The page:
Air travel during the coronavirus outbreak can be made safer with a few basic precautions - and taking a window seat helps.
Experts say precautions can range from basic actions like keeping one's hands clean to flagging unwell passengers. But the key would be for an ill person to be socially responsible and not travel, and for airlines to prevent those who are ill from boarding, they said.
In an interview with The Straits Times yesterday, the International Air Transport Association's (Iata) medical adviser David Powell said: "The respiratory spread of this organism requires generally close contact, and actually most of these cases we have seen have been from household contact and hospital-type contact rather than casual contact.
"So any risk of (infection) is from contact with those close to you."
The World Health Organisation (WHO) said that when infected persons cough or sneeze, they spray small droplets from their nose or mouth which could then be breathed in by nearby individuals.
It recommends keeping a distance of at least 1m from someone who is coughing or sneezing, but this might not be possible on a plane.
Dr Wong Sin Yew from the Infectious Disease Specialists Group said that in case a passenger notices someone unwell in close proximity, it is better to alert the cabin crew so that the person can be given surgical masks.
Infectious diseases expert Paul Tambyah from the National University Hospital had said that transmission can also take place through indirect contact even if a person is sitting far away.
For example, when an infected person goes to an airplane toilet, he would touch the toilet handle and could leave viral particles there. Passengers who subsequently use the toilet would touch the handle as well, and this could expose them to the risk of infection.
Thus, hand hygiene is an important precaution for travellers, given that they could come into contact with the virus left behind by an infected person.
This could work even in a normal influenza season, experts said.
Iata's Dr Powell said: "Try to learn not to touch your face, not to touch other people and think of a new greeting other than a handshake, because it's touch that's a very important mode of spreading."
Travellers should wash and sanitise their hands often, he said. Those coughing and sneezing should at least do so into their sleeve or a tissue and then clean their hands afterwards.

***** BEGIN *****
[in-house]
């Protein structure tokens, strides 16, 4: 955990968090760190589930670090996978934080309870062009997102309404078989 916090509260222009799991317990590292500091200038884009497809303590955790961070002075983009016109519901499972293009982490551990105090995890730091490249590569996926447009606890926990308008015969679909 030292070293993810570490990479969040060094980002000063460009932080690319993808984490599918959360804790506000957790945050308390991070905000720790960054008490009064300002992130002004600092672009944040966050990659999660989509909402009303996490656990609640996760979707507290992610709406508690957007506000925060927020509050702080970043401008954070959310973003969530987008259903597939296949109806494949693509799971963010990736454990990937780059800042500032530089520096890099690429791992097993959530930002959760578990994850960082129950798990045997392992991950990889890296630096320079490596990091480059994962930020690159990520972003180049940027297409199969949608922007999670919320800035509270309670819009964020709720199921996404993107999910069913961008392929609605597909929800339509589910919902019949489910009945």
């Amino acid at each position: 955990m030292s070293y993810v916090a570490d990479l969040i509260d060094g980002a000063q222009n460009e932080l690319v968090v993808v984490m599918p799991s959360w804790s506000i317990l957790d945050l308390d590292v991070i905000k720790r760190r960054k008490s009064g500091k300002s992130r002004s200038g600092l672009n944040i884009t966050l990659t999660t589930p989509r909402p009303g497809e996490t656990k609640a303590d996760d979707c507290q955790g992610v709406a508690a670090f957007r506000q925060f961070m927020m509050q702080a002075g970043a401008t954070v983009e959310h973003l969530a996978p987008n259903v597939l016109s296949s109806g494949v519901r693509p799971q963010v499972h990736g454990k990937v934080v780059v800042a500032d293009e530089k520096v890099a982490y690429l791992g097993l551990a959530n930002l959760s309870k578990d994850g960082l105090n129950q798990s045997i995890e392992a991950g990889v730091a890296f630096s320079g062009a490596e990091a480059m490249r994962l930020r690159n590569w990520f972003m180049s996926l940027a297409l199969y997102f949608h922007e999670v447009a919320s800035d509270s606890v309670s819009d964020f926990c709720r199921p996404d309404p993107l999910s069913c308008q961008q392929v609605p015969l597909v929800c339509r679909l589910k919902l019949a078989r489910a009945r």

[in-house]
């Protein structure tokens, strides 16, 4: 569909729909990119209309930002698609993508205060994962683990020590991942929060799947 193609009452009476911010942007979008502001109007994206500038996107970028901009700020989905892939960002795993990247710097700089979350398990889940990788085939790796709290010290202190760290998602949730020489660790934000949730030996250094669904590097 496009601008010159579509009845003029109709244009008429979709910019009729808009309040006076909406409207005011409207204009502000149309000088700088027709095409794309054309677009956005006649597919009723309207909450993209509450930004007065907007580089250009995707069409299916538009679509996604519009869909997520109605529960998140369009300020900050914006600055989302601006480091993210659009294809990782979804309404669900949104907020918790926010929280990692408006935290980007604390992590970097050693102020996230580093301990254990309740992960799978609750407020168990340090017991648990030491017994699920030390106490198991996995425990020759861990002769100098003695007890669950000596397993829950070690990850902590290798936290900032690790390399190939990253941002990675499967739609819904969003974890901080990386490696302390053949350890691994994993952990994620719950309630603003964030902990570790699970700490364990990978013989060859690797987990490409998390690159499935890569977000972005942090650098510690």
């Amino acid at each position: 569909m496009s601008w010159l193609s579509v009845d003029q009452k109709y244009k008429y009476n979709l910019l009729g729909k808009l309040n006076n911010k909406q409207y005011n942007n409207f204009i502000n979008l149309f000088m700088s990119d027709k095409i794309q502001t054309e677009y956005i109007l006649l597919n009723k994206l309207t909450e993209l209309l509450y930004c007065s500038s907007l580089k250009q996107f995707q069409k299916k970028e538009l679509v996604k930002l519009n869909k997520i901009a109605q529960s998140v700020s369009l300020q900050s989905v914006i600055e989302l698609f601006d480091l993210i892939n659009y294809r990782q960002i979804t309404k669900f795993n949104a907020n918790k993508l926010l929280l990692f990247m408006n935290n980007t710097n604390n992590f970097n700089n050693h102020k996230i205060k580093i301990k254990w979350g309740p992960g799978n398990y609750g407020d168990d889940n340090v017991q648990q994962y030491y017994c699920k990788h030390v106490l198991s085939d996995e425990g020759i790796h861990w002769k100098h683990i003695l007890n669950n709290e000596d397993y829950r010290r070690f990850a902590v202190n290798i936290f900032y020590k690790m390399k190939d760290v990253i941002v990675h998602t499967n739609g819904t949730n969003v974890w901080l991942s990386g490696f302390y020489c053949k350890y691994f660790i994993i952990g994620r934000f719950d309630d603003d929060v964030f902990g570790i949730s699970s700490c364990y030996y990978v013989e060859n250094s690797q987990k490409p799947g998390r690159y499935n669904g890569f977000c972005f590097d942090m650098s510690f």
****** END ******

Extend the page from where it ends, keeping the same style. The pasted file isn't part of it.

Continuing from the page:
Those who want additional reassurance can also wipe surfaces around their seat with a disinfecting wipe, or even opt for a window seat.
According to a study of 10 transcontinental United States flights by the FlyHealthy Research Team from 2018, window seat passengers have far fewer close encounters on a plane than people in aisle and middle seats, which thus lowers their risk of getting an infectious disease.
"Our simulations using these data... indicate that a droplet-mediated respiratory infectious disease is unlikely to be directly transmitted beyond 1m from the infectious passenger," said the researchers.
"Thus, transmission is limited to one row in front of or behind an infectious passenger.
"Our simulations also indicate that an infectious flight attendant can generate several infections; thus, it is imperative that flight attendants not fly when they are ill."
The longer the flight, the more the movements of those on board and the more chances of close contact, the team noted.
Airlines are taking their own precautions.
Singapore Airlines and Scoot said they both have surgical masks on the plane for passengers who are unwell.
In addition, crew also have to take their temperature before flights.
One issue that is not a problem is the air quality on planes.
Their filtration systems can weed out most viruses, experts said.
Iata's Dr Powell said the high-efficiency particulate air (Hepa) filter on modern planes can remove about 99.97 per cent of airborne microbes, including virus and bacteria. Cabin air is refreshed every two or three minutes with this filter.
"Furthermore, the cabin air system delivers approximately 50 per cent outside air and 50 per cent filtered, recirculated air. This means the supplied air is essentially sterile," said Dr Powell.
Experts said the risk on a plane is actually quite small, especially for those who are not sitting close to an infected passenger.
The FlyHealthy Research Team noted that most contact on board was very brief.
University of Toronto infectious diseases expert Isaac Bogoch said: "Anytime we have lots of people congregating in a small place, there is the potential for something to happen, but that potential is extremely small, and that risk is extremely small."
This risk could be further mitigated by practising hand hygiene, he added.
Iata's Dr Powell insisted that travellers do not necessarily face extra risk of transmission now.
"Yes, it's still safe to fly and remains so, really, the risk is no different from before the outbreak," he said.
"To date, there's no real evidence of transmission from one passenger to another passenger, despite the fact that we know there have been instances where people have flown and travelled even when already sick with a fever."
Ultimately, the key is to prevent unwell passengers from boarding.
The Infectious Disease Specialists Group's Dr Wong said: "It's an issue of social responsibility - if you are ill, then you shouldn't fly... The focus should be also on airlines to ensure that anyone who is sick should not be allowed to board the aircraft."